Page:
If you want to go really techno a good tip is to add two feet of fluorocarbon to the tip of your leader. Fluorocarbon, due to its chemical make up has a specific gravity that is greater than water, basically, it sinks. (Use a sinkant as insurance though, in breaking strains of less that 4lb, it does struggle to break the meniscus of the water). Make sure that you use a proven knot to join the materials, like a four turn water knot, and that you trim down the tag ends of the knot to avoid tangles. Also ensure that you step down in diameter, or breaking strain to keep the turnover characteristics of the leader you have forked out for, i.e. if your leader has a tippet of 5lbs (about right), step down to 4lb tippet, even 3lb if takes are not forthcoming.
Why do you want your leader tippet to sink? Simple. When your fly is floating on the surface, the chances are that the leader is doing the same, just resting in the meniscus. A fish can see this a mile off, and will leave your fly alone. By ensuring that your tippet breaks the surface tension the leader will ‘disappear’. Obviously, if the whole leader sinks, it could/will pull the fly under. Sinking the tippet is the only viable option.
These are some of my tried and tested Fly Patterns:
Oliver Edwards Hawthorn
Hook: 10 – 14 Light wire
Thread: Black Uni 8/0
Body: Black, high-density foam
Legs: Round, black rubber
Wings: White polypropylene
Notes: This is my joint favourite. It floats forever, is durable, and fun to tie! If you don’t tie, you can get them from Orvis stores. Great for broken water at the heads of pools, or fishing New Zealand style, with a micro nymph, if action is slow. A truly excellent pattern, thanks Oli!
Hook: 12 Light wire
Thread: Black Uni 8/0
Body: Black floss
Legs: Knotted black pheasant tail
Hackle: Black cock
Wings: White cock hackle tips
Notes: One of the more famous patterns. A true all rounder that will catch fish at all times of the year, it looks like a myriad of bugs and creepy crawlies. Worth having a few in your box.
Hook: 10 – 12 Light wire grub hook
Thread: Black Uni 8/0
Body: Dubbed black antron
Rib: Flat pearl Mylar
Legs: Knotted black pheasant tail
Wings: White cock hackle tips
Head: Black plastazote
Notes: My other joint favourite. The perfect pattern on waters where you have a mass of flies, and the fish are not necessarily looking for ‘live flies’ on the surface. They do drown you know, but more on this a moment.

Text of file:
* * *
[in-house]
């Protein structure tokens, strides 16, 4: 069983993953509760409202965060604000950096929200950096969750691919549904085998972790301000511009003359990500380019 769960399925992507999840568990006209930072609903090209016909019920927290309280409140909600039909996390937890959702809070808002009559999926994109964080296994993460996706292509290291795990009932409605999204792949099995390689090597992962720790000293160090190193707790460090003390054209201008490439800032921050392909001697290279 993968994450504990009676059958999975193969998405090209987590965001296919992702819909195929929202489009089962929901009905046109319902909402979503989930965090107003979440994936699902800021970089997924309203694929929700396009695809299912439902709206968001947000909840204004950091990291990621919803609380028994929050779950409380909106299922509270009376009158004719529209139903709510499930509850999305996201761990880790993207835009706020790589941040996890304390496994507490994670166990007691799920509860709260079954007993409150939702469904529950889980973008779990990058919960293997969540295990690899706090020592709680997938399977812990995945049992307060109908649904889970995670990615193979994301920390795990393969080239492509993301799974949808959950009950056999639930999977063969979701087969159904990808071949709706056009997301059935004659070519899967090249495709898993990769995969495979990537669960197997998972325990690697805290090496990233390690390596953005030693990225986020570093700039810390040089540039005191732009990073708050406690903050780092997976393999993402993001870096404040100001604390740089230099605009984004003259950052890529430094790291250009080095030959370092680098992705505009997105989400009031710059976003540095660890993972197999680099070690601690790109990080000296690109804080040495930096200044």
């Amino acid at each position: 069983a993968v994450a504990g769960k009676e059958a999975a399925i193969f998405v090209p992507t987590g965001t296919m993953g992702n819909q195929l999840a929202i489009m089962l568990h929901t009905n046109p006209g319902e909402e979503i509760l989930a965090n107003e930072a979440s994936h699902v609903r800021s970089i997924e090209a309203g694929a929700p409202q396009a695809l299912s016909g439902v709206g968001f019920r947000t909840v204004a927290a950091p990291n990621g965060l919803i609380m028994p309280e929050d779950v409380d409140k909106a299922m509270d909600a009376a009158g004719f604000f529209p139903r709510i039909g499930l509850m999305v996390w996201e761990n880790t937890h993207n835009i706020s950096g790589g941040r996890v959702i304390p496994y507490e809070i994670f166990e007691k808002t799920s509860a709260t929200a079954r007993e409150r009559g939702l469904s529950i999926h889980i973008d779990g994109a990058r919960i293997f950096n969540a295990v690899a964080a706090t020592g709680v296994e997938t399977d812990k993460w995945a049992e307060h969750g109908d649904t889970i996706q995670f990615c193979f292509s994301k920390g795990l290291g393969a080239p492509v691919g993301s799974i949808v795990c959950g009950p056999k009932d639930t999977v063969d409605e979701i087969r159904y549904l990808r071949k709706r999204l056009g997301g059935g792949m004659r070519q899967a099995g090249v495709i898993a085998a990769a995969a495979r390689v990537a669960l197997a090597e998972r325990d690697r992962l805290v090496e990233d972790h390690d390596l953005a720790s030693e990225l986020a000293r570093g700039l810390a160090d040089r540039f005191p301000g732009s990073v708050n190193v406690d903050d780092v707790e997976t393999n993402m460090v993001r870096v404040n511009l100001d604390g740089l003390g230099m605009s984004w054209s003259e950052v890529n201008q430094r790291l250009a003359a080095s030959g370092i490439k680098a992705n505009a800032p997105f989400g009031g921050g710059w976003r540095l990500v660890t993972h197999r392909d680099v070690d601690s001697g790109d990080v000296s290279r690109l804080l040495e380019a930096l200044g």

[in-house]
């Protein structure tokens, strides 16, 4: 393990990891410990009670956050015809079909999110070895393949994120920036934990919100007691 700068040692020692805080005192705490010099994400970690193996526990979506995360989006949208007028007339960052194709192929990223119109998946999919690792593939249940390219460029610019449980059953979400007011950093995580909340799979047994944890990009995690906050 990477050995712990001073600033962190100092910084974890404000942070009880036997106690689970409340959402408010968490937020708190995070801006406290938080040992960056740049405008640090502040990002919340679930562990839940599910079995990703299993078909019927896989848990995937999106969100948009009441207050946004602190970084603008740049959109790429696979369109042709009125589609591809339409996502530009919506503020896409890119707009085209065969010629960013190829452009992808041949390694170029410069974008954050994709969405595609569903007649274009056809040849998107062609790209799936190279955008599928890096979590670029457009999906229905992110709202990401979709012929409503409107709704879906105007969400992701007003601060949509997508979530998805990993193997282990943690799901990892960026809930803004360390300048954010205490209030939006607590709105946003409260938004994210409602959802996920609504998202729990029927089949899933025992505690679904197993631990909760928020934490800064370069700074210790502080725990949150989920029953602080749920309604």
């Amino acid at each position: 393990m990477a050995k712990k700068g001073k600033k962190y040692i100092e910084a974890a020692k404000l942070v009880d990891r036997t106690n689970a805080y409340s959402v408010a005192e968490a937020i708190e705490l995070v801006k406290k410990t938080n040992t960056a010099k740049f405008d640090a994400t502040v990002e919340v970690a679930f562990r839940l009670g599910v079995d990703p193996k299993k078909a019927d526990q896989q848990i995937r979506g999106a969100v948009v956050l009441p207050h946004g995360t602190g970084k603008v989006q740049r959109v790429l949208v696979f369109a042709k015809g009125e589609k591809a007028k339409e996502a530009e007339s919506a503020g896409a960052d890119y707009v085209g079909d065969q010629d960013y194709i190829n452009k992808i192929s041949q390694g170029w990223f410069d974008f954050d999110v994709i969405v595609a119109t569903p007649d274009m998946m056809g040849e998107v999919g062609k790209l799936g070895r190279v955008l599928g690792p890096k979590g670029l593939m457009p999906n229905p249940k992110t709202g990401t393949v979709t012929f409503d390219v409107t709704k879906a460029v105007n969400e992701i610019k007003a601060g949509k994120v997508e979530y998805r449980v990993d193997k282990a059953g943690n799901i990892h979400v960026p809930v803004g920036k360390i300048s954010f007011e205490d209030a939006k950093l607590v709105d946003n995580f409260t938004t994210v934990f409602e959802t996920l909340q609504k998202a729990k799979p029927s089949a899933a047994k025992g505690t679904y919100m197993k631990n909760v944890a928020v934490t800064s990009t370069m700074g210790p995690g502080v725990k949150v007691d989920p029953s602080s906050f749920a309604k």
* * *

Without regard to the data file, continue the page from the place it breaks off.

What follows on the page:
Stillwater (all types and sizes)
If you are lucky enough to be in the centre of some hawthorn action, make sure that you chuck something that resembles a hawthorn at them! Sounds funny, but people don’t change flies, I assure you! Cast at rising fish, if they are not spooked they will be cruising about just under the surface. Their cone of vision will be quite small, as they are close to the surface, make sure each cast counts. I prefer floating, preferably foam flies. These are great; you can cast them out, just take up the slack, and wait for that big back to roll over your offering. If you tie your own, make sure you make that wing nice and big so you can see it at range. As long as the rules permit, don’t be afraid to fish a team of three hawthorn patterns. But don’t put all your eggs in one basket – make them three different patterns and see which one the fish show a preference for. If they are constantly taking the same one, it doesn’t take the brains of an archbishop…
River (All types, chalk stream, freestone, small, medium, etc)
If you have a large amount of bank space, remain mobile; move about, DON’T GROW ROOTS! Go and look for the action. Hatches can be sporadic, go and look for some flies in the air. If the water is pressured, some fish will be reluctant to take off the surface, and will wait for submerged flies to drift past. Fish a foam, or highly buoyant fly, and drift a small nymph under the adult hawthorn. It goes without saying that you should cover rising fish, common sense really, just make sure that your leader is long enough, mud applied, and that you remain concealed. This is one of the first major hatches the fish will have seen this year, they’ll be spooky.
River and Stillwater
Don’t be disheartened if you turn up at your venue (river or stillwater) and you find no fly life, and hear those immortal words, ‘you should have been here yesterday’ (always said by someone who lives on the water…). If there was a hatch that ended up on the water, this is good news! It means the fish will be receptive to the artificials; they have been conditioned, by the previous day, to look upwards for big black leggy things. Go for it!
And don’t forget to wiggle it! Yep, like I’ve said elsewhere, wiggle it! Think about it, an adult hawthorn lands on water, what’s it going to do? Do its damnest to escape the pull of the water tension, that’s what. It does this by wriggling like crazy, and beating its wings. This sends out a vibration, that a fish’s lateral line (what it uses to locate food) will home in on, and it will come and investigate. You can recreate this, at short range, by holding your rod at approx. 45° and wiggling the tip, this will send shock waves along the line, and impart life into your artificial. Standby for action!
Extra Kit: You don't really need any special extra kit for this kind of fishing. I would recommend that you take a set of packable waterproofs, common sense really. If you are really into your fly tying, I would suggest that you take along a 35mm film case. Try and capture an adult hawthorn, and do some imitating (Good luck catching one...)! I really like to use foam and rubber in my tying, you can get some really good effects. Have a look at Loco Foam from Veniards; Orvis do a special foam kit for this type of tying. If all else fails, try the foam from a mouse mat!
If you don't dress your own flies, see if your local fly shop can help. Otherwise they're available on-line from companies like Sportfish who distribute the Fulling Mill or Umpqua range.